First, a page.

Jonathan Clements left a high visibility post at The Wall Street Journal to become Director of Financial Education, Citi Personal Wealth Management.  Sounds fancy.  Frankly, it looks like was relegated to “blogger.”  Mr. Clements recently announced his return to journalism, and the launch of a weekly column in the WSJ.

John Dorfman, a Bloomberg and Wall Street Journal columnist, launched Dorfman Value Fund which finally became Thunderstorm Value Fund (THUNX). Having concluded that low returns, high expenses, a one-star rating, and poor marketing aren’t the road to riches, the advisor recommended that the Board close (on January 17, 2012) and liquidate (on February 29, 2012) the fund.

Ron Insana, who left CNBC in 2006 to form a hedge fund and returned to part-time punditry three years later.  He’s currently (March 28, 2014) prognosticating “a very nasty pullback” in the stock market.

Scott Martin, a contributor to FOX Business Network and a former columnist with, co-managed Astor Long/Short ETF Fund (ASTLX) for one undistinguished year before moving on.

Steven J. Milloy, “lawyer, consultant, columnist, adjunct scholar,” managed the somewhat looney Free Enterprise Action Fund which merged with the somewhat looney $12 million Congressional Effect Fund (CEFFX), which never hired Mr. Milloy and just fired Congressional Effect Management.

Observer Fund Profiles

Each month the Observer provides in-depth profiles of between two and four funds.  Our “Most Intriguing New Funds” are funds launched within the past couple years that most frequently feature experienced managers leading innovative newer funds.  “Stars in the Shadows” are older funds that have attracted far less attention than they deserve.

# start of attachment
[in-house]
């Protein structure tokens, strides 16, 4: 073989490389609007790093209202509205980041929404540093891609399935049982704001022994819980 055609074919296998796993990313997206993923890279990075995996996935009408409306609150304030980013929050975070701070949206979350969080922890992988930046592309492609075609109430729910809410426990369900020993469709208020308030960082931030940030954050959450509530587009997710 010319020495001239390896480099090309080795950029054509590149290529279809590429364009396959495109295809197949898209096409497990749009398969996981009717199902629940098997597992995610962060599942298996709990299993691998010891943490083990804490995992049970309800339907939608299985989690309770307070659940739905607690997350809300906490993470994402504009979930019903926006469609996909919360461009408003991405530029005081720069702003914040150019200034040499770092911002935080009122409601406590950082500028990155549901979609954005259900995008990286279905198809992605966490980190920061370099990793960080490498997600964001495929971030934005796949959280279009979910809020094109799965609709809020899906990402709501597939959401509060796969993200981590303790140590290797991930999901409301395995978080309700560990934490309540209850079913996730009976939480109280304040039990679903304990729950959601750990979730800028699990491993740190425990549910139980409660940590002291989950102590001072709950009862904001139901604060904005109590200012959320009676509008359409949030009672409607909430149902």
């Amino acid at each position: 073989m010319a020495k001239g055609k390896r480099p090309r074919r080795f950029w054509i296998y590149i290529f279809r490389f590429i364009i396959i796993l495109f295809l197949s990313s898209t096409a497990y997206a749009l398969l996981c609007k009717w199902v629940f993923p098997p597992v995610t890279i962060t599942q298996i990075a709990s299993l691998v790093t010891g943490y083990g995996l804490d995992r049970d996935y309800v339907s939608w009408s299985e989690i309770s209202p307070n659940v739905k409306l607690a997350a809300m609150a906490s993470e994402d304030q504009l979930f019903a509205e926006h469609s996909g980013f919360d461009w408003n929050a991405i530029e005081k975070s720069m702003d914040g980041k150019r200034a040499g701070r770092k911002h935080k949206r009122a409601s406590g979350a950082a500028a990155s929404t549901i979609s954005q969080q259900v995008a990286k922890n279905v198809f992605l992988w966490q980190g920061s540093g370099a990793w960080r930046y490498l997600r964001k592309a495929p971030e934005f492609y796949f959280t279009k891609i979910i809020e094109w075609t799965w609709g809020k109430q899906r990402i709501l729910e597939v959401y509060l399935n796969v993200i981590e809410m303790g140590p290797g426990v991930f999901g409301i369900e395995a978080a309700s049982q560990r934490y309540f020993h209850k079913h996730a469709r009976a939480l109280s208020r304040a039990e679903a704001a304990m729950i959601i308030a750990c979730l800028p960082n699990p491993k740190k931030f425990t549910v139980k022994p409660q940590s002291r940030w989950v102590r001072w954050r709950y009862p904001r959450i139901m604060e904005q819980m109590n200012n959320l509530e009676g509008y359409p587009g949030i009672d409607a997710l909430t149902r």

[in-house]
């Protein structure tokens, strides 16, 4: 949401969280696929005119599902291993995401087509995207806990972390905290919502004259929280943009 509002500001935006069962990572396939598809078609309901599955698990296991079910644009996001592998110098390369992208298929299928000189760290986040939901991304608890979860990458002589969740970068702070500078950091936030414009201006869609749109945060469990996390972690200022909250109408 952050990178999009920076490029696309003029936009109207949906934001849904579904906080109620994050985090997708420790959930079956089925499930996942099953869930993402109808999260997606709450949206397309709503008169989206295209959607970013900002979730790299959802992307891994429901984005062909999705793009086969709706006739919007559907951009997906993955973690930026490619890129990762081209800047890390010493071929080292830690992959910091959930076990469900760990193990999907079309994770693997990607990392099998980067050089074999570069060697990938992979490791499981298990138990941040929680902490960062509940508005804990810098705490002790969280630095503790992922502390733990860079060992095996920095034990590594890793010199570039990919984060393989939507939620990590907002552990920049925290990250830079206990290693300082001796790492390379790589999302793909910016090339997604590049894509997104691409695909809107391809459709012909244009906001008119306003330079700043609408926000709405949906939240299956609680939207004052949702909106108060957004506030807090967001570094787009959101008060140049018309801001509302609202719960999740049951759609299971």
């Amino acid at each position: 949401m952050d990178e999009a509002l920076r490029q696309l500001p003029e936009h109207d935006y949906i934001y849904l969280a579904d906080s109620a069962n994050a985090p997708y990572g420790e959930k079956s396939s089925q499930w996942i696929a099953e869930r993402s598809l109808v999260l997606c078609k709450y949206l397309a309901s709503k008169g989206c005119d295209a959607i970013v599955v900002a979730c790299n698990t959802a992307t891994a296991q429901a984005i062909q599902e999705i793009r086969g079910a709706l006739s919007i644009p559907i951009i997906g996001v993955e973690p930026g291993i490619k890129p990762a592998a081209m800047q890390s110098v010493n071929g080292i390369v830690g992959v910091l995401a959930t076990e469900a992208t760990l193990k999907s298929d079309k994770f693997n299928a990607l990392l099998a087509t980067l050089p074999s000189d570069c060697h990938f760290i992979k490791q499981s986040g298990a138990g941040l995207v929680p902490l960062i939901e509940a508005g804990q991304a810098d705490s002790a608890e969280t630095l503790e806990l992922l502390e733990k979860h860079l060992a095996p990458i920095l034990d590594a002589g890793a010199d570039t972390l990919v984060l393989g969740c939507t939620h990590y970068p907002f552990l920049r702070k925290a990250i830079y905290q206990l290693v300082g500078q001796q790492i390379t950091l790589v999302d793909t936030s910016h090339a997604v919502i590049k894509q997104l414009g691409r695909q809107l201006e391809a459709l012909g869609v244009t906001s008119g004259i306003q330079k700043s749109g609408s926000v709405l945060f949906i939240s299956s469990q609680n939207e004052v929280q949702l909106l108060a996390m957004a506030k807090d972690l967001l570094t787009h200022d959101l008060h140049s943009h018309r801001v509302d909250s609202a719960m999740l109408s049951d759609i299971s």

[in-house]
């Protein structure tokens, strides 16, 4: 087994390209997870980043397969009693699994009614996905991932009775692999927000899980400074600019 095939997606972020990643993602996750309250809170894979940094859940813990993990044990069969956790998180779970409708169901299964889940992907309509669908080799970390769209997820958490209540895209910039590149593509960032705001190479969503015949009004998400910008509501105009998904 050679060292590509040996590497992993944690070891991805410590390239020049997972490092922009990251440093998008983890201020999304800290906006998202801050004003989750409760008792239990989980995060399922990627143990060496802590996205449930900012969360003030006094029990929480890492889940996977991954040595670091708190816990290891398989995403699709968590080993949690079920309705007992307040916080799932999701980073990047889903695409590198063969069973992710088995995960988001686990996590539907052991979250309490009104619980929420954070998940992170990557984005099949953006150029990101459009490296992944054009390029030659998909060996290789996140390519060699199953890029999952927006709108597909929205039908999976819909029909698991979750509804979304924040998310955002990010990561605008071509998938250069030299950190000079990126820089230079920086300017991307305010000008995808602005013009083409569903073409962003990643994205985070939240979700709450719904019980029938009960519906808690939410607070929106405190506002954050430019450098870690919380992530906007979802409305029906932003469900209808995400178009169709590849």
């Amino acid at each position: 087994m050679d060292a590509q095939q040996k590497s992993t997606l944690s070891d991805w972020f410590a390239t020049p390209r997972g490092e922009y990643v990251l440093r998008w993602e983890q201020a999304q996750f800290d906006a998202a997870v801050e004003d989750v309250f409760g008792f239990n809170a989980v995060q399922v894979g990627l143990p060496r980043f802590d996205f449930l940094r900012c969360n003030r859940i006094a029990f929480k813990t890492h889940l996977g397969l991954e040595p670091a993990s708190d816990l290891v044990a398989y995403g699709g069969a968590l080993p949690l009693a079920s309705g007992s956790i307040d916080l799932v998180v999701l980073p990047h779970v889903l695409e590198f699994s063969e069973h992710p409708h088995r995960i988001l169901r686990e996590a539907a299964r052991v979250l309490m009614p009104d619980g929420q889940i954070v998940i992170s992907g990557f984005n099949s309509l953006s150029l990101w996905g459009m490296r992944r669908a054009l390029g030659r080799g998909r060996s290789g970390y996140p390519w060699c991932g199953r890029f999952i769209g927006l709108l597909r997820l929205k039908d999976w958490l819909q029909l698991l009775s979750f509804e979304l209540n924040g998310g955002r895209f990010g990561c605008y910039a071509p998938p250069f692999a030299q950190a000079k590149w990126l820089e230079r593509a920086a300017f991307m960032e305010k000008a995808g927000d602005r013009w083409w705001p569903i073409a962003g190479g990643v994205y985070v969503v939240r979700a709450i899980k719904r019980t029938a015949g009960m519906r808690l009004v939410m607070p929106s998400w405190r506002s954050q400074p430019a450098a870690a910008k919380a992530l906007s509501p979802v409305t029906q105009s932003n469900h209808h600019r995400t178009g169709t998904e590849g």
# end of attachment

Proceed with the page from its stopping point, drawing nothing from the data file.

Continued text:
During March, Bro. Studzinski and I contacted a quartet of distinguished managers whose careers were marked by at least two phases: successfully managing large funds within a fund complex and then walking away to launch their own independent firms.  We wanted to talk with them both about their investing disciplines and current funds and about their bigger picture view of the world of independent managers.

Our lead story in May carries the working title, “Letter to a Young Fund Manager.”  We are hoping to share some insight into what it takes to succeed as a boutique manager running your own firm.  Our hope is that the story will be as useful for folks trying to assess the role of small funds in their portfolio as it will be to the (admittedly few) folks looking to launch such funds.

As a preview, we’d like to introduce the four managers and profile their funds:

Evermore Global Value (EVGBX): David Marcus was trained by Michael Price, managed Mutual European and co-managed two other Mutual Series funds, then spent time investing in Europe before returning to launch this remarkably independent “special situations” fund.

Huber Equity Income (HULIX): Joe Huber designed and implemented a state of the art research program at Hotchkis and Wiley and managed their Value Opportunities fund for five years before striking out to launch his own firm and, coincidentally, launched two of the most successful funds in existence.